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The second episode on 19 February raises lots of issues relating to time in soap. In order to find out more about what we have just learned and are debating online in the present, the next episode will leave the present situation and go back to the past. In turn, this episode went out at 9.25pm, which disrupted the regular transmission pattern but also marked the potential for different content – its place after the watershed opened the possibility of darker content, as is indicated by the altered palette of the opening titles.18 The flashback episode opens with several breaches of EastEnders’ usual style. Lucy, her eyes closed, lays horizontally in front of a shifting background: darkness that is replaced by bare trees. What seems to be her body ascends while Lucy narrates in voice-over, recalling not only horror films or Laura in Twin Peaks (from the Beale storyline to Broadchurch and This is England ’88 a perceptible influence on contemporary British television drama) but also Sunset Boulevard, as the perspective of a corpse narrating a flashback to how it got there.

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However, the angles correct themselves in a way that is both more and less naturalistic: she is alive, standing near Albert Square, and even the Hellish flames reflected in her eyes are now motivated by the lights of a passing Tube train, but the normalising of angles takes place through a speeding-up of camera movement and an emphasis on the fact that the technique has been subjectively, expressionistically, reflecting how lost Lucy was in her final few days. Such devices are common in trails – in 2015 alone Lucy, Kathy’s return and the Hallowe’en special have have been trailed in ways that signpost the horror genre and/or make use of slow-motion and subjective time – but less common in the programme itself. Less common but not unique, despite critics’ responses to Lucy’s flashback episode which seemed surprised that a soap should shift from its dominant naturalism or even that it should shift in time. In fact, soaps have long since used these elements.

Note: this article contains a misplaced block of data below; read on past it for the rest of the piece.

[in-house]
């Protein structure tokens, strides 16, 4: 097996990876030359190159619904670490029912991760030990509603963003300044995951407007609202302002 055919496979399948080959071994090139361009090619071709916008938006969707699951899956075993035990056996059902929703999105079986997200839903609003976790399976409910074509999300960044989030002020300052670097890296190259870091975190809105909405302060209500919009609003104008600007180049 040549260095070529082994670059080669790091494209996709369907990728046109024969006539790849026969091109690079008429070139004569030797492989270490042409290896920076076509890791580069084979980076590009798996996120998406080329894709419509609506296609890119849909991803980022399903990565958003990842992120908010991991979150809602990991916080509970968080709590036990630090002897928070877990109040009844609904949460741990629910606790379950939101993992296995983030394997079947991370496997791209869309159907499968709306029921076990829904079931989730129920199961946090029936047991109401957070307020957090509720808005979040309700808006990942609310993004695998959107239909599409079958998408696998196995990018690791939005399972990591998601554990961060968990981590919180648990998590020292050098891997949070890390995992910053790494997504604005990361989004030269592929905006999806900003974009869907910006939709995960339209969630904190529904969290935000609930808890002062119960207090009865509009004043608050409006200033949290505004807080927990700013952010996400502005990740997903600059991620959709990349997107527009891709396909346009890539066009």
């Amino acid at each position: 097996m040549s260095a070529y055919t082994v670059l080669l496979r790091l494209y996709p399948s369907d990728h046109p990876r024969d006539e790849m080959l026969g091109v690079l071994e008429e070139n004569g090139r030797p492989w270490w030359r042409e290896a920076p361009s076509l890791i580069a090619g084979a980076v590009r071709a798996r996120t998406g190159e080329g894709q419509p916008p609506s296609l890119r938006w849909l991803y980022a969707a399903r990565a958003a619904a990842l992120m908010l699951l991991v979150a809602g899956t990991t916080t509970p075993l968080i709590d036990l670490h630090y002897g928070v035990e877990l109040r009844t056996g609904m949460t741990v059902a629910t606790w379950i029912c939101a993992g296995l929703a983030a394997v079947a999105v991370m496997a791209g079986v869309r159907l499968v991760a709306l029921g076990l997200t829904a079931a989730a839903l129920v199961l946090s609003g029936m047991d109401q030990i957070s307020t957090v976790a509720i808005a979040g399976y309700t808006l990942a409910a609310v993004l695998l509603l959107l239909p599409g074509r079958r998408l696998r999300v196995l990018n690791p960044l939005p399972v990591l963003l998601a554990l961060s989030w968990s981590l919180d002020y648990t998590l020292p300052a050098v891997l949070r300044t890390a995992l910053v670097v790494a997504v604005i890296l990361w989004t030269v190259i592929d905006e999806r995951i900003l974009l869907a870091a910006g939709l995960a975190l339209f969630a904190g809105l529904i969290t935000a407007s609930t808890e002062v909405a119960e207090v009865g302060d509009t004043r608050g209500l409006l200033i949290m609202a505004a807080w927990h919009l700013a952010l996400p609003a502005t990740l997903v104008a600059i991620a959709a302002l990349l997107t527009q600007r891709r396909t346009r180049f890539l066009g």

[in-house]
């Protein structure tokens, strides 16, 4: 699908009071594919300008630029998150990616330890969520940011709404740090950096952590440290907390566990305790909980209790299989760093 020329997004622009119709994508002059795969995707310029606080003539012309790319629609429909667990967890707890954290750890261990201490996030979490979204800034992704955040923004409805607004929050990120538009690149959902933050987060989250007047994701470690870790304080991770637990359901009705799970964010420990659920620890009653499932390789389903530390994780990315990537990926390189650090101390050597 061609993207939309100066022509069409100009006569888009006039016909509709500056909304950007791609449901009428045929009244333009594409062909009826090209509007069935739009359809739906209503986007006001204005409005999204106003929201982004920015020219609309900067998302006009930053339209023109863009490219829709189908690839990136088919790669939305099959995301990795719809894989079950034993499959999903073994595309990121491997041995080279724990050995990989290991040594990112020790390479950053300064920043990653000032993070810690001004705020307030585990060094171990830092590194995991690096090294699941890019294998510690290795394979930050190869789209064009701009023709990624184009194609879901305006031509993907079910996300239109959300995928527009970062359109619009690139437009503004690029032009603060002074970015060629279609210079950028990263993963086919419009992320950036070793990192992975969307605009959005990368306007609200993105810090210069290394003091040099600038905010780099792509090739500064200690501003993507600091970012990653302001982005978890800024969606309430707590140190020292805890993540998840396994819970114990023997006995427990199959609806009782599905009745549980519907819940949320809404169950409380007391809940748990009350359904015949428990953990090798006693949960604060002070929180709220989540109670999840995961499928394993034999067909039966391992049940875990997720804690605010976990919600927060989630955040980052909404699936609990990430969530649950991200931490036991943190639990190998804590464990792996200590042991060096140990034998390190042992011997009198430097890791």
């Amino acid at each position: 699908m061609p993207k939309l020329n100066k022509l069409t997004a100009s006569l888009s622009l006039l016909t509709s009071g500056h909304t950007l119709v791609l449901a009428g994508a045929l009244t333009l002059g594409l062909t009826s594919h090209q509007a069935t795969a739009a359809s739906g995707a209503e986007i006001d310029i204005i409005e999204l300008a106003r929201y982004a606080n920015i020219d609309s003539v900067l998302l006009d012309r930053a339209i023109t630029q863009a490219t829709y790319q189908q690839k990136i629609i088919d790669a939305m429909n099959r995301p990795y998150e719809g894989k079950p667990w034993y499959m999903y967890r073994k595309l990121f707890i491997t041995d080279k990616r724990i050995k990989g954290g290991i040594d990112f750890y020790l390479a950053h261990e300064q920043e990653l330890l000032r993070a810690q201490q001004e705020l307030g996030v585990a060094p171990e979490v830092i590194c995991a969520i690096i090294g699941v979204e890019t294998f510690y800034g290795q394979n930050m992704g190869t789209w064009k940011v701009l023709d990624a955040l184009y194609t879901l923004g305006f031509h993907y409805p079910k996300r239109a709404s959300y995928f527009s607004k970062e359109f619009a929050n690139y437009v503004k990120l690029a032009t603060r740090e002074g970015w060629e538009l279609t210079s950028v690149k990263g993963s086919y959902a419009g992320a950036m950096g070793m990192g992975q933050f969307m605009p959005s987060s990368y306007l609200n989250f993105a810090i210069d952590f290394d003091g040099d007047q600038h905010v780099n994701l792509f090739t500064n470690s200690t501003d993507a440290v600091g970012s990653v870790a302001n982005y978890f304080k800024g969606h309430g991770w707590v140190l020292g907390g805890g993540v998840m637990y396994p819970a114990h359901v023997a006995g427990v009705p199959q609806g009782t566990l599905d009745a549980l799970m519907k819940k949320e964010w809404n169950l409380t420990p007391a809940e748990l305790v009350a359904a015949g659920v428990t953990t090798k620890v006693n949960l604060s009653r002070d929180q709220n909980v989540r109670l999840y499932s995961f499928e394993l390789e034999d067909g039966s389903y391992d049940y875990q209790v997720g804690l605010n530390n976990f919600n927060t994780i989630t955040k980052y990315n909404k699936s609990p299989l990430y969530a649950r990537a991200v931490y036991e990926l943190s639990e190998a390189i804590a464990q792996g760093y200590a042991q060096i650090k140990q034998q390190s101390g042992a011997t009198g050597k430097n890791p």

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1960s Coronation Street used flashbacks – for instance experienced by Elsie Tanner – and psychological expressionism, as when Florrie’s impending breakdown was signposted by the subjective distortion of dialogue on the soundtrack. Non-diegetic music, intertextuality and playfulness with time occurred in different ways: for instance, in an episode written by Jack Rosenthal (9 September 1964), Stan Ogden drives his wife Hilda and others in a Rolls Royce, in a piano-scored film sequence that features speeded-up film and angles and cuts that are reminiscent of the French New Wave.19 BTVD_Coronation Street_Rolls